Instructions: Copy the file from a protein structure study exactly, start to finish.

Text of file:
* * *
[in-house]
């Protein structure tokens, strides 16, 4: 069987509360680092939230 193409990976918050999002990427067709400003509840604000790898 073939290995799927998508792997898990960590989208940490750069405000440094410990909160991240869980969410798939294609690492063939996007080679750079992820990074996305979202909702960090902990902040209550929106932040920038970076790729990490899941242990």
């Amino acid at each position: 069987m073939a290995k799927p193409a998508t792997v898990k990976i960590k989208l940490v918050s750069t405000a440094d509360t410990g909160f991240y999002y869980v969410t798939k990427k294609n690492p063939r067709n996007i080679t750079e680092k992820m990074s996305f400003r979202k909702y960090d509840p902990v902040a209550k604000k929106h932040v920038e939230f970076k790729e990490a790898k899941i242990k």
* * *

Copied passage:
[in-house]
């Protein structure tokens, strides 16, 4: 069987509360680092939230 193409990976918050999002990427067709400003509840604000790898 073939290995799927998508792997898990960590989208940490750069405000440094410990909160991240869980969410798939294609690492063939996007080679750079992820990074996305979202909702960090902990902040209550929106932040920038970076790729990490899941242990």
């Amino acid at each position: 069987m073939a290995k799927p193409a998508t792997v898990k990976i960590k989208l940490v918050s750069t405000a440094d509360t410990g909160f991240y999002y869980v969410t798939k990427k294609n690492p063939r067709n996007i080679t750079e680092k992820m990074s996305f400003r979202k909702y960090d509840p902990v902040a209550k604000k929106h932040v920038e939230f970076k790729e990490a790898k899941i242990k």